* U.S. points to subsidy accusation against Airbus
* Kirk says decision on sanctions against EU to come later
By Andrew Stern
CHICAGO, April 14 The U.S. Trade Representative
left little doubt on Thursday that the Obama administration
would appeal a World Trade Organization ruling that Boeing
(BA.N) received illegal government subsidies.
Ron Kirk promised to "protect our interests" when asked on
the sidelines of a speech in Chicago whether the administration
would appeal the March 31 ruling that Boeing received at least
$5.3 billion in illegal subsidies in the long-running dispute.
"We don't discuss our legal strategies in the WTO but we
are examining that role and making sure we protect our
interests," Kirk told reporters. "If you look at the fairly
aggressive posture we've taken over the last 14 years, I think
you can draw a reasonable conclusion" about an appeal of the
Kirk emphasized that the WTO had ruled previously that
Boeing rival Airbus EAD.PA had received at least $20 billion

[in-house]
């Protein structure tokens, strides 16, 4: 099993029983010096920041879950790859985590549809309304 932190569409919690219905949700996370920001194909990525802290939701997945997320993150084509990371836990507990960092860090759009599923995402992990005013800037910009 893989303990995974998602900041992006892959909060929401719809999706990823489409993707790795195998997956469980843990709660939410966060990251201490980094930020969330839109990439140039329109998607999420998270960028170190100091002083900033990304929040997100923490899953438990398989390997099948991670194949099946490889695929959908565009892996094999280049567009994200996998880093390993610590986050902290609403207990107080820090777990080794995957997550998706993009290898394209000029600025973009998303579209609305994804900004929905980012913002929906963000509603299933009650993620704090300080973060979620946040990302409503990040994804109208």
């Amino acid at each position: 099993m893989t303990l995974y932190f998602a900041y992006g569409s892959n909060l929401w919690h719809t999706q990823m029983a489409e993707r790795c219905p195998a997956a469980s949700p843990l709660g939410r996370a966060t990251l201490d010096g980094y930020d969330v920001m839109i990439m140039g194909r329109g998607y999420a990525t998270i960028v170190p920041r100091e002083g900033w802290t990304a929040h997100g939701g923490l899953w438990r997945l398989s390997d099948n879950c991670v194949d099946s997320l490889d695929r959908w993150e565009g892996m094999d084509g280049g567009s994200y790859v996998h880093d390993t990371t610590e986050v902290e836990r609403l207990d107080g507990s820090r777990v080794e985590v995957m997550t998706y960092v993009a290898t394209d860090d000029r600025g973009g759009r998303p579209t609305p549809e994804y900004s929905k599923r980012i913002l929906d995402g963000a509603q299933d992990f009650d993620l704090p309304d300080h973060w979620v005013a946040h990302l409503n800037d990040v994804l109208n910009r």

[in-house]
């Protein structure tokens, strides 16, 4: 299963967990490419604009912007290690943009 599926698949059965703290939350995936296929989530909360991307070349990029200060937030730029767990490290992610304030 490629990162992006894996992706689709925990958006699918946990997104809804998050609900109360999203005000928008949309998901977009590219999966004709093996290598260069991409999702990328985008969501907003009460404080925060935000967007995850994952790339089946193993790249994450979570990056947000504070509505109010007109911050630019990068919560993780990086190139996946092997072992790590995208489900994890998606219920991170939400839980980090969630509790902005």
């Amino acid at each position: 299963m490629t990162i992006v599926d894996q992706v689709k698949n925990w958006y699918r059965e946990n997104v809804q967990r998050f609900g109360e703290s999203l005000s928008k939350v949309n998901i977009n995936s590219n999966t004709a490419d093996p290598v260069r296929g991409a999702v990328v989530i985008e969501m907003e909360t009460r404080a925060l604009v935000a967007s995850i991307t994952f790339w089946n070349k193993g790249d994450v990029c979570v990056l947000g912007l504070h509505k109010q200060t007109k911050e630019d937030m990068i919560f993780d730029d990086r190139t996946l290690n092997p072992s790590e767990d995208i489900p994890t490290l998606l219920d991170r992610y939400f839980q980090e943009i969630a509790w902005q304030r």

in illegal subsidies, a ruling that both sides have appealed.
Analysts have anticipated a U.S. appeal of the Boeing
ruling, which the European Commission hailed as a "clear-cut
victory." Europe also appealed because it believes the
subsidies to be higher.
The United States was unlikely to accept the Boeing
decision to put pressure on the European Union to accept the
Airbus ruling, the analysts said.
Looking ahead, Kirk said any decision on imposing trade
sanctions on EU goods would come later, likely after the
appeals process plays out and the EU weighs its options.
Alternatively, the EU could institute a "cure" to the subsidy
problem, he said.
The WTO appellate body is expected to issue its decision in
the Airbus case in late April, although decision dates
frequently slip at the WTO.
Once that ruling comes, the United States will have a
timing advantage in the dispute because the EU could soon face
U.S. retaliation if it does not move quickly to eliminate any
subsidies left standing by the appellate review.
Many analysts believe the two sides will eventually
negotiate a settlement, rather than hurl sanctions potentially
affecting billions of dollars and possibly setting off a trade
A deal also would bolster U.S. ties with Europe at a time
when both face increased competition from emerging economies
such as China, India and Brazil.
"A negotiated resolution would be the best thing," Kirk
said. "But we will not yield on our position that the European
Union has to allow Airbus to go out and compete on commercially
(Additional reporting by Doug Palmer in Washington; Editing
by Bill Trott)